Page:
Each engagement with the aspirations provided for in Agenda 2040 is a step towards the implementation of the African Children's Charter.
The DAC therefore aims at promoting children's rights across all African countries. Observing the day is a constant reminder to governments, NGOs and other stakeholders of the challenges faced by the African child and the empowerment they should be granted.
According to statistics, approximately half of the African population is made of children below the age of 18. But most of these children do not acquire early childhood development they need. They do not get basic education since most of them drop out of school before the age of 10. A large percentage also lacks enough food, shelter, and even clothing.
The situation can be said to be worst in Nigeria, where children learn to thrive under harsh conditions. Currently children's education and other rights are being threatened by insecurity, poverty, inadequate budgetary allocation, as well as other natural disasters.
The number of out-of-school children in Nigeria is said to be 10,193,918, the highest in Sub-Saharan Africa. The reason for the large number despite several intervention programmes is not far-fetched, as hundreds of school children have been abducted from their schools by insurgents, while many children and their parents have been displaced from their homes and villages because of the activities of insurgents and armed bandits, and forced to live in internally displaced persons (IDP) camps, where formal education is not guaranteed.
According to a recent report, armed groups carrying out kidnapping for ransom are blamed for a series of raids on schools and universities in northern Nigeria in recent months, abducting more than 700 students for ransom since December, 2020.
The abrup and prolonged closure of schools to check the spread of COVID-19 was also halted the efforts being made by government and other stakeholders to get children of school age in schools. When schools eventually reopened, a number of children could not return to school due to several factors.
Poor funding and inadequate budgetary allocation to education has always been a source of concern in Nigeria over the years, as the country allocates less than 10 per cent of its annual budget to the sector.
This has led to the dilapidation of structures and overpopulation in public schools and led to the establishment of more private schools which can only provide quality education for a fraction of the population of children who are yearning for quality education.
Sadly, President Muhammadu Buhari has said the government cannot afford the funding needed to resuscitate the educational system in the country. He said the financial situation in the country has been worsened by the global economic downturn, which by implication, has affected the national revenue.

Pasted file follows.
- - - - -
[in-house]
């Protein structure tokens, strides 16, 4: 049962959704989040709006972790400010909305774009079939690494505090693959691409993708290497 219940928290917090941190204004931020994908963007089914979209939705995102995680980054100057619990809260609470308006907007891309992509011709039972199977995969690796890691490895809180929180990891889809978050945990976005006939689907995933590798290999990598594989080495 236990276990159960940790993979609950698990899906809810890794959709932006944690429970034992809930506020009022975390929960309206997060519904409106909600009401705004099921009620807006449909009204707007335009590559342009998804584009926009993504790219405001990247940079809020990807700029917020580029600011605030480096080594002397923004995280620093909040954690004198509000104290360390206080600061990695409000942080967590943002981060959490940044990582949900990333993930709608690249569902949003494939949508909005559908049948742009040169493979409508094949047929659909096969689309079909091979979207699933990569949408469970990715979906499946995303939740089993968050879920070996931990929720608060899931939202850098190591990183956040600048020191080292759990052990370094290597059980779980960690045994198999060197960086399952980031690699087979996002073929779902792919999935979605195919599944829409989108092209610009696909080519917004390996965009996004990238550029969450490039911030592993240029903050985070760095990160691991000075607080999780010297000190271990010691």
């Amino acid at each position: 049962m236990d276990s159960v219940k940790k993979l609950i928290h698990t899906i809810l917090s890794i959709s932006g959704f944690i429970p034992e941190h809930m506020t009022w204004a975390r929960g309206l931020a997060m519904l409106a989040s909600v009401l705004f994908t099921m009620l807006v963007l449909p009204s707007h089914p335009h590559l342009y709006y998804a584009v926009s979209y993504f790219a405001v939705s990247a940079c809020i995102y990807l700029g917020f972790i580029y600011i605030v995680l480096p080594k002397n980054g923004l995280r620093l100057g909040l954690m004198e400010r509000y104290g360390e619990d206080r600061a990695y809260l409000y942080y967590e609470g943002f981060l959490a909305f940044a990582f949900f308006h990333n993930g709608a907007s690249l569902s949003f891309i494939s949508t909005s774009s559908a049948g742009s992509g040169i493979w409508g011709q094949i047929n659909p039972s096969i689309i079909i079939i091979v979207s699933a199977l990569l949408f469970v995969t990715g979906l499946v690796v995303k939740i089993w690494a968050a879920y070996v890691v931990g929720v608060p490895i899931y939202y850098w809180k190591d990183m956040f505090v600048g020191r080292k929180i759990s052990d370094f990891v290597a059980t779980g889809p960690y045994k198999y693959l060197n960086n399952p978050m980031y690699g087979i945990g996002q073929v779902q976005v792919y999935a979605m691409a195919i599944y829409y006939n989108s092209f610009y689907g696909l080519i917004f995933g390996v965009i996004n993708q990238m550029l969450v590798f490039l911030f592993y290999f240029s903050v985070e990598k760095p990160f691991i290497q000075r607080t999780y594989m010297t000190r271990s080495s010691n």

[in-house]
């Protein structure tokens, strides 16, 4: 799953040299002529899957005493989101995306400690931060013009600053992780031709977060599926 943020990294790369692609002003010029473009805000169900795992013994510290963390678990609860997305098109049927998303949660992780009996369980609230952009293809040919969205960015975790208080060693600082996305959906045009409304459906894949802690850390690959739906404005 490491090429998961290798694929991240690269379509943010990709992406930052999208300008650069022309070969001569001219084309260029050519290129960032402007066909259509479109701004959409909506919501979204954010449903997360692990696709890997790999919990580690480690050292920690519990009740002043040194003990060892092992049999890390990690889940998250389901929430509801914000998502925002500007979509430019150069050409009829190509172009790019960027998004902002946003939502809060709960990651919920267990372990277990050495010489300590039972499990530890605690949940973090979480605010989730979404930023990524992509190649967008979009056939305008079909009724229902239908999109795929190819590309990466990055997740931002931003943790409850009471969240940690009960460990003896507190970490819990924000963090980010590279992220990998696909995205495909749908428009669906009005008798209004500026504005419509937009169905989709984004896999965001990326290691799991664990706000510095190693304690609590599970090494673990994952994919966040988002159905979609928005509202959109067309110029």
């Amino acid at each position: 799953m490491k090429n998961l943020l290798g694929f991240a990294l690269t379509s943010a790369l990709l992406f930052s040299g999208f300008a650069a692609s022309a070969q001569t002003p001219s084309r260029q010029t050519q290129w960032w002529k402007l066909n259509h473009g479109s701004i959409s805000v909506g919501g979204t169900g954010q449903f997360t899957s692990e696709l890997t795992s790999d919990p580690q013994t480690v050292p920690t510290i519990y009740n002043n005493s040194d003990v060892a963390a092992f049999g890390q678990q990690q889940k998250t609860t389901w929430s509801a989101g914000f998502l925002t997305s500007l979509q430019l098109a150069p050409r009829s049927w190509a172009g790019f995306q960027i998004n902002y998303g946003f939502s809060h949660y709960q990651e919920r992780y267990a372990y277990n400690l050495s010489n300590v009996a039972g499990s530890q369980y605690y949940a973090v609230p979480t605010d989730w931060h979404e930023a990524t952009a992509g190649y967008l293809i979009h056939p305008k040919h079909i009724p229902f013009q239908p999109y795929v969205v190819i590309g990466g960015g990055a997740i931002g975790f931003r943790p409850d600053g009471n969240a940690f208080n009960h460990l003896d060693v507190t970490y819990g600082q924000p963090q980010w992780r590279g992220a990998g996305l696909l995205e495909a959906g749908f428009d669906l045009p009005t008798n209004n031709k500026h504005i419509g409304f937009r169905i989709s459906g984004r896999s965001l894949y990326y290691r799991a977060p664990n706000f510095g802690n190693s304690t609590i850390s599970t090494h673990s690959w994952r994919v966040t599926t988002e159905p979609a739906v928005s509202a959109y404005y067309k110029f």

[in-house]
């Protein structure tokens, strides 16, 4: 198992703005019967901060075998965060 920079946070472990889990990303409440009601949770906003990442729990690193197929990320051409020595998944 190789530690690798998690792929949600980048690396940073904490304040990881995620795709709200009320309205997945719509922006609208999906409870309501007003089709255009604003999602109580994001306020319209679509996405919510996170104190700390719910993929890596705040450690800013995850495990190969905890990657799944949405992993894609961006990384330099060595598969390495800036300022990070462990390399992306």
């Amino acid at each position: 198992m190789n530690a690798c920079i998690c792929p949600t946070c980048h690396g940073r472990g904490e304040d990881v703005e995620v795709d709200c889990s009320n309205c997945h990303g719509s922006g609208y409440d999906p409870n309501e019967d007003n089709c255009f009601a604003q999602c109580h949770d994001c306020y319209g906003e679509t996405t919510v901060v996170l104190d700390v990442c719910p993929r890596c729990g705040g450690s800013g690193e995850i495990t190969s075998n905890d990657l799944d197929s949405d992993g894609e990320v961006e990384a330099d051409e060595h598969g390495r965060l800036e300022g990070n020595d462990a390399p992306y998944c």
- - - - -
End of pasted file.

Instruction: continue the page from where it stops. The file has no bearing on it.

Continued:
However, the president stated that his administration is committed to addressing the needs of tertiary institutions through budgetary allocations to the Tertiary Education Trust Fund (TETFund).
He also urged academic institutions to leverage other funding sources, including from alumni, private sector, institutional linkages and research grants to attract additional revenue for infrastructure, research and development.
This applies to tertiary institutions at the detriment of primary and secondary education, which are the foundation for other academic attainment.
To address the problem of insecurity in schools, some experts have suggested several ways school authorities can monitor their students and their environment.
A security expert and President, Nigeria Computer Society, Prof. Adesina Sodiya said investment in technology will help the country to tackle insecurity.
According to him, "in developed countries, you will see satellite technologies and immediate deployment of drones and helicopters. They will follow the kidnappers to wherever they are going. We can't handle this on the surface, we can also use the air technology which is very simple to deploy."
He said microchips could be put in any equipment or vehicle the kidnappers may likely go away with so that it can be easier to track them.
He added that CCTV cameras could be installed at the entrance of the school to ensure face recognition of everyone coming into the school.
Other suggestions include getting the community where the schools are located involved in securing the schools, insisting on the possession of identity cards at all times by staff and students, taking roll calls twice daily, sensitisation of students and staff on security matters, among other measures.
The issue of poverty alleviation should be taken seriously by the government. Interventions meant for the poor masses should get to them, and entrepreneurship should be encouraged to make youths self-reliant.
As Africa and Nigeria remember the children who died fighting for their rights, individuals and corporate organisations have been called upon to support the government to make the country fit for children.